Docklight success is a classic matter of matching the hatch. Small, translucent fly patterns, sizes 1/0 to as small as 6, excel as representatives of the tiny forage under a dock light. A lure of such proportions would be awfully hard to cast with a spinning or plug rod, and you might have buddies asking for flycasting lessons after fishing alongside you for a few nights. A white bucktail or marabou streamer, perhaps with a tiny bit of tinsel or Mylar, works wonders on docklight snook. Summer is a good time to fish the lights; darkness chases away that blazing heat, and closed seasons chase away “meat” fishermen. But it’s a year-round possibility, if you follow the fish on their basic migratory routes: Downriver in spring; near the inlets in summer; upriver in fall.
Don’t make the first cast right into the lighted zone. Start upcurrent somewhat, allow the fly to settle for a moment, then begin stripping in 6-inch intervals. A strike may be instantaneous—but if a fish pulls up behind your fly and scrutinizes it with an air of suspicion, keep stripping, perhaps a bit faster. Docklight snooking offers a classic example of the law of diminishing marginal returns. If you don’t hook up on the first few casts, the fish may be wising up to your presence. Good time to look for another light.
Last spring a buddy and I found a gold mine on the river near our office: a double-lighted dock, one at each end of a 40-foot “T.” We could pull a fish from one light, release it, hit the other light, release a fish, and return. Back and forth we went, giving just enough time for the fish to settle down.
The fly rod has long been accepted as a first-class snook-catching tool in mangrove country. You can put your bug where you want it, strip until you feel you’re out of the feeding zone, then pick up and in one quick shot move it a few feet down the line. A caster who’s donated a few pints of blood to the mosquitoes knows how to thread the tangles without getting snagged. He forms needle-tight loops on his cast and tucks a fly into the darkest recesses. The trick is giving about 50 percent more on your forward haul, and dropping the rodtip low to the water. Aim to land the terminus of your fly line outside the bushes first, and let the leader unfurl into the shadows quickly, low and fast. It’s almost a controlled slap—though done right makes little unnatural disturbance. Sometimes a fish will eat the fly the instant it splats in the shadows; other times one will ghost through the murky water, and the explosive strike next to the boat will make you jump out of your skin. A sidearm shot, low and fast, also works.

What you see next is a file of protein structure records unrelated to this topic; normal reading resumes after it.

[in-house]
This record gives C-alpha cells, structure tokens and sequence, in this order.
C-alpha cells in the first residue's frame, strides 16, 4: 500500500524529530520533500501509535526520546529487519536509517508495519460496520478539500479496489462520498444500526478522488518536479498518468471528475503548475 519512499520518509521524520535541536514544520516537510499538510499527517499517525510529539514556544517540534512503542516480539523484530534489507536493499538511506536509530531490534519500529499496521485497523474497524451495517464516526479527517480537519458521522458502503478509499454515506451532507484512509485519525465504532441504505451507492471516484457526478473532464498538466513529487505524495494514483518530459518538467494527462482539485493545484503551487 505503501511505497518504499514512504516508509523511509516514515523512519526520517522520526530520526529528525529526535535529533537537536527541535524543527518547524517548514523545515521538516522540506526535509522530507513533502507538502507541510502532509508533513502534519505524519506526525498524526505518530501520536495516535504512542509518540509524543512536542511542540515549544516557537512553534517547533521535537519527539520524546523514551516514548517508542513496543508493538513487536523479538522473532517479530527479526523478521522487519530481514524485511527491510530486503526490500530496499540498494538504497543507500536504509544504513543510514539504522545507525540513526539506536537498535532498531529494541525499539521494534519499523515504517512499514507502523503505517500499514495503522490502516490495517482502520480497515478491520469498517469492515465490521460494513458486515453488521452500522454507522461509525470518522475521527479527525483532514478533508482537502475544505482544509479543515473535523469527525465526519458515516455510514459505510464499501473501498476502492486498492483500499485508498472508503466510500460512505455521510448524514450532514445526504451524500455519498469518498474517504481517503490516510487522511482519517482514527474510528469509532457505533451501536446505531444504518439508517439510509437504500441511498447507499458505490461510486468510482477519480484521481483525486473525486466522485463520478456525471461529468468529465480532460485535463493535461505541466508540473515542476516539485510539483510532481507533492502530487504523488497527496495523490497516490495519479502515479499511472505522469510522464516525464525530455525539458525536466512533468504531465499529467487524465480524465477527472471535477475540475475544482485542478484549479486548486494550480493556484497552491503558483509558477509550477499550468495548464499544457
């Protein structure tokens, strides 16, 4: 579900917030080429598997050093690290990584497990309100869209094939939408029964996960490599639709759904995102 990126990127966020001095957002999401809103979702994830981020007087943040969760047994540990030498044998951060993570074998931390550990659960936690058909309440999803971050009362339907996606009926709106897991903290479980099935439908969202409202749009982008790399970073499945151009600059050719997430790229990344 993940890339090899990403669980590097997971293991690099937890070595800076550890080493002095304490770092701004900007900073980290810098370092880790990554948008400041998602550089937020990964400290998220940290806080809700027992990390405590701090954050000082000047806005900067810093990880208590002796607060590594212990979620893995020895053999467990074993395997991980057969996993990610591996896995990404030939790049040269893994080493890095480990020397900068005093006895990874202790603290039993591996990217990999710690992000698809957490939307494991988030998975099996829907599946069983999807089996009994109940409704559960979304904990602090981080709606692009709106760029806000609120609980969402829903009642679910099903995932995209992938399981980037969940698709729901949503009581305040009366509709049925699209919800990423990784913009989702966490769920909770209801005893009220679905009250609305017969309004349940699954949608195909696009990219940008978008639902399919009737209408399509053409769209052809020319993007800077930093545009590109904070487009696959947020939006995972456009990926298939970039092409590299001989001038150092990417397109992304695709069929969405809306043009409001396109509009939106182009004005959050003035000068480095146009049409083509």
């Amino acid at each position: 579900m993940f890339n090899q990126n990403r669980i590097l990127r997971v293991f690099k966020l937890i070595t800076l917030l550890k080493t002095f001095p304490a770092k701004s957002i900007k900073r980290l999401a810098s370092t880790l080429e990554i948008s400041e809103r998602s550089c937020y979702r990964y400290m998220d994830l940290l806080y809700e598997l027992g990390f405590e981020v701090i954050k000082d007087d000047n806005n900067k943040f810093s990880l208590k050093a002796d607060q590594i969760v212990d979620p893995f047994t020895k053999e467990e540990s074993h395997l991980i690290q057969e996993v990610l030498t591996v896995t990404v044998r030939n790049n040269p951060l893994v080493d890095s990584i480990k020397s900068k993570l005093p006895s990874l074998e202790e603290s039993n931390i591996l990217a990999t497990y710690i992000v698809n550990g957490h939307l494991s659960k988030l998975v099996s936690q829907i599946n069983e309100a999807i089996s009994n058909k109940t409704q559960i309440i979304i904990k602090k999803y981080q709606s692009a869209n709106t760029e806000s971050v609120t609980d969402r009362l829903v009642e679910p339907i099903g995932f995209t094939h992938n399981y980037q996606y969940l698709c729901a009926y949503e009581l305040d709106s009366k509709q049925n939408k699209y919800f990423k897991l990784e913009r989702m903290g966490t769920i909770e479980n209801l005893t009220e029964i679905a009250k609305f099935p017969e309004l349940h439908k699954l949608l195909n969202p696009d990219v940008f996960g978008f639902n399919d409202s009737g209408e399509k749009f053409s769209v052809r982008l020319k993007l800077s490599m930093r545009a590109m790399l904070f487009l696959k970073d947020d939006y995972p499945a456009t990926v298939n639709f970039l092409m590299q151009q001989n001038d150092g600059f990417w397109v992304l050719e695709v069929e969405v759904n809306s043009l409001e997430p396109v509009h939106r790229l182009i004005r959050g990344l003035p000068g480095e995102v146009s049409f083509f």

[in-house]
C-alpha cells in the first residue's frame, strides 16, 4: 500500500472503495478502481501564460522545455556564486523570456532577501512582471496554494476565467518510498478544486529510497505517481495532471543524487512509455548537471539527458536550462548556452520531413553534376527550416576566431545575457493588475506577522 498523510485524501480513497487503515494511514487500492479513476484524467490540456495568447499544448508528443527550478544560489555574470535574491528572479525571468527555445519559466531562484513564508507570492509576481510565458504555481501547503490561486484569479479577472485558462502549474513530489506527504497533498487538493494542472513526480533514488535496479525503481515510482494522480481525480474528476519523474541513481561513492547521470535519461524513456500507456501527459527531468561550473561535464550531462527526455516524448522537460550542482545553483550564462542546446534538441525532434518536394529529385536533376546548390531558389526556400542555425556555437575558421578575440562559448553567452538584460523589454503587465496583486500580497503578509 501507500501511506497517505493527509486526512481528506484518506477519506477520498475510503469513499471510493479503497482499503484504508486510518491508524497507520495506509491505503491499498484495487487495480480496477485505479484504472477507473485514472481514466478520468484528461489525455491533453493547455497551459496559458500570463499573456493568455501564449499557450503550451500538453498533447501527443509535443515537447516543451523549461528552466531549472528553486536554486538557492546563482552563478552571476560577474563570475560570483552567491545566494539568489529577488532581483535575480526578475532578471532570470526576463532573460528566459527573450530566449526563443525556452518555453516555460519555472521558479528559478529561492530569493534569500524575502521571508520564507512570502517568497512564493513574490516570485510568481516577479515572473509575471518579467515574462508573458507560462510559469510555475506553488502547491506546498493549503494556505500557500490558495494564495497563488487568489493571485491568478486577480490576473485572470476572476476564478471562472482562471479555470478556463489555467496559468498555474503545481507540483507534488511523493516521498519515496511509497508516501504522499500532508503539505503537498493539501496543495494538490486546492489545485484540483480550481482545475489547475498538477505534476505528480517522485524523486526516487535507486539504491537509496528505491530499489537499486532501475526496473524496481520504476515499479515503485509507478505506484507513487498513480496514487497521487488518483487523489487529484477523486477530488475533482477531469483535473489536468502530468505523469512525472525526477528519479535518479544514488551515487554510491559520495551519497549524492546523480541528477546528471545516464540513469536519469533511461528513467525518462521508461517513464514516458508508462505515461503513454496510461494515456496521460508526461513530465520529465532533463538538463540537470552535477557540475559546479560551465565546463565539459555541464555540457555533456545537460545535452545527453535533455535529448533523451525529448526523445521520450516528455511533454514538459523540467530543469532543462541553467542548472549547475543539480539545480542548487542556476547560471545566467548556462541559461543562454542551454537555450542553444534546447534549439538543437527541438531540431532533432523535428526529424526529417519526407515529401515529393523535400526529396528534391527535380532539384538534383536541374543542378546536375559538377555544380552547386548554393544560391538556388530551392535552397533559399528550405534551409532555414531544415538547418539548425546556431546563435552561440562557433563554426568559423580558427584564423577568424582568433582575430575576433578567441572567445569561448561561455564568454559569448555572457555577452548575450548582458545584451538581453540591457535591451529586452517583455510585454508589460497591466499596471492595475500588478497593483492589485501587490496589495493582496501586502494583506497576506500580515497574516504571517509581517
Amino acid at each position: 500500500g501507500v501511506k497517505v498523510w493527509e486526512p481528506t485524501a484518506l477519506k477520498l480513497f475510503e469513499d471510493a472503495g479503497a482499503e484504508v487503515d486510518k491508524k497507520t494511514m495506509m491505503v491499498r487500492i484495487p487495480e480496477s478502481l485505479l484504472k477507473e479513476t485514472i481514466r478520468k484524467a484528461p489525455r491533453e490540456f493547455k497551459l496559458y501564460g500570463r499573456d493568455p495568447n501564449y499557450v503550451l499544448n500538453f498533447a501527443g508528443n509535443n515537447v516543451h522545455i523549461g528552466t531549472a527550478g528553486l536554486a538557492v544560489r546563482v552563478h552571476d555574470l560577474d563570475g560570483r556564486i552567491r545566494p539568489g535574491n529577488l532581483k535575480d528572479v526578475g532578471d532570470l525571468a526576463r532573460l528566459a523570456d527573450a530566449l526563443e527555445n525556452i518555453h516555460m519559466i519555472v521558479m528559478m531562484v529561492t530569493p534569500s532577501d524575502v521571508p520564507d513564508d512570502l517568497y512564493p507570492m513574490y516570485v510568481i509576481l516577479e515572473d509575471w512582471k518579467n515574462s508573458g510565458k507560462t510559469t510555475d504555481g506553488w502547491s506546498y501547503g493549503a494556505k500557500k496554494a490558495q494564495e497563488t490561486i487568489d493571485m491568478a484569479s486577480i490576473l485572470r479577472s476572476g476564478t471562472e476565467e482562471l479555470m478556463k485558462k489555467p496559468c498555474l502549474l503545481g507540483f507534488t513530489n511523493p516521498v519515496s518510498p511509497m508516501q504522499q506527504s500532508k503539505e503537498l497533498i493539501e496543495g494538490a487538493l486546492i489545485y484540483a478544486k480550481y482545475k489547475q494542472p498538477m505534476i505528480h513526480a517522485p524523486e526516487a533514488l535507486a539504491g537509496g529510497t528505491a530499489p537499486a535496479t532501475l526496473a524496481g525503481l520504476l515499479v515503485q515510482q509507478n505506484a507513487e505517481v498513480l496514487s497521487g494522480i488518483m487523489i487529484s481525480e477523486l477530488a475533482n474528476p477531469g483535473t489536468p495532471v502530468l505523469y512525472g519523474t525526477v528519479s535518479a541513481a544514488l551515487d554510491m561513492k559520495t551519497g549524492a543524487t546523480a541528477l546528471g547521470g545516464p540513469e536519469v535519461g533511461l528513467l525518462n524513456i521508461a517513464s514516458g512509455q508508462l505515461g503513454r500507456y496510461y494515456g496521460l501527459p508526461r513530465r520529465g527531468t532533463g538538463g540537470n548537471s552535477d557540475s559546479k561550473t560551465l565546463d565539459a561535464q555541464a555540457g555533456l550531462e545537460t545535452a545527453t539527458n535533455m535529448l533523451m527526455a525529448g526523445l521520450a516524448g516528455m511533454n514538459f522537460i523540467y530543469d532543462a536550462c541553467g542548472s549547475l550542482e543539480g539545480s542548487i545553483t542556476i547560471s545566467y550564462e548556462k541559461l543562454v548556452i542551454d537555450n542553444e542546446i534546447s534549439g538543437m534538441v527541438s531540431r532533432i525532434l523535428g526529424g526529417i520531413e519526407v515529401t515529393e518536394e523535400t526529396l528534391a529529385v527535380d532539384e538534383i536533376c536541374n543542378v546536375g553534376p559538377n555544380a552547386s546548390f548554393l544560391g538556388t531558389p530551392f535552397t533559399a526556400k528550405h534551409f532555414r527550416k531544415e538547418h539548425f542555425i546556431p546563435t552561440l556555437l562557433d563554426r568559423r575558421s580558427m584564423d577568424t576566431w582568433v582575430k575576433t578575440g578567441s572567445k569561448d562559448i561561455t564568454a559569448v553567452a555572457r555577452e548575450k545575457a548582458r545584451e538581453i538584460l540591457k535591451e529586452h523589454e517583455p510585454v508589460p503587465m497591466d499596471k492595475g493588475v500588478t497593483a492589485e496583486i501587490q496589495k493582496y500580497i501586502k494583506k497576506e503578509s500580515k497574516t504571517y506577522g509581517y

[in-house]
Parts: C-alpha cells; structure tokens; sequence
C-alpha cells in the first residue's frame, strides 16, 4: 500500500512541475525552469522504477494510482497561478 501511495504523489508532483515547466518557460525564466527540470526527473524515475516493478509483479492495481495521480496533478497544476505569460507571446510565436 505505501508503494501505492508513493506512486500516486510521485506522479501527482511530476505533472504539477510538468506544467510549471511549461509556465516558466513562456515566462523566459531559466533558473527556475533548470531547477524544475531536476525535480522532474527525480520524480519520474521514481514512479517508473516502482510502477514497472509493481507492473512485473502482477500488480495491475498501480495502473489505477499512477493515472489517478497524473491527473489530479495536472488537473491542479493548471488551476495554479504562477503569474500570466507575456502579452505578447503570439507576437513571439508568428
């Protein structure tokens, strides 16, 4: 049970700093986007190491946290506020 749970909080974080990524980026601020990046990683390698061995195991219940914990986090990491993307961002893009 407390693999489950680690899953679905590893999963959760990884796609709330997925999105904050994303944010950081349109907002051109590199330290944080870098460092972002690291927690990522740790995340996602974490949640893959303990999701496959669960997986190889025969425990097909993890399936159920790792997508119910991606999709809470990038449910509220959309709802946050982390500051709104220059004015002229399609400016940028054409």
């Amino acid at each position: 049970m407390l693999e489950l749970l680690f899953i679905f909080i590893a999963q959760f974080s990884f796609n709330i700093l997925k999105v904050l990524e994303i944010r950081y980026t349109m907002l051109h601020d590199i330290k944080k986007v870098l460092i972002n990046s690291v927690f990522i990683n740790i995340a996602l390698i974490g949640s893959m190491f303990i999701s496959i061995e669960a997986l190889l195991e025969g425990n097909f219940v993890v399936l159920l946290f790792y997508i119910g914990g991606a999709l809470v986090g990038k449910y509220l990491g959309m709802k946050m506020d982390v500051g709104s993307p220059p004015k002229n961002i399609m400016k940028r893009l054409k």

It’s hard to say what fly patterns work best in the bushes, as the strike is probably more opportunistic than targeted at some particular forage item. If you’re filling your first fly box, Deceivers or Sea-Ducers in white or yellow—soft, hackly “breathable” patterns—are good starts. Sizes 2/0 to 2 represent a useful range for bush snooking; no need to go chucking something the size of a Zara Spook. Deerhair sliders and other surface “bugs” no larger than your pinkie finger can provoke outrageous surface strikes. Clouser Deep Minnows and other sinking patterns are handy, as well, and can earn you a bonus redfish. Definitely hunt for flies with monofilament weedguards, or snag-reducing body configurations, like the Bendback.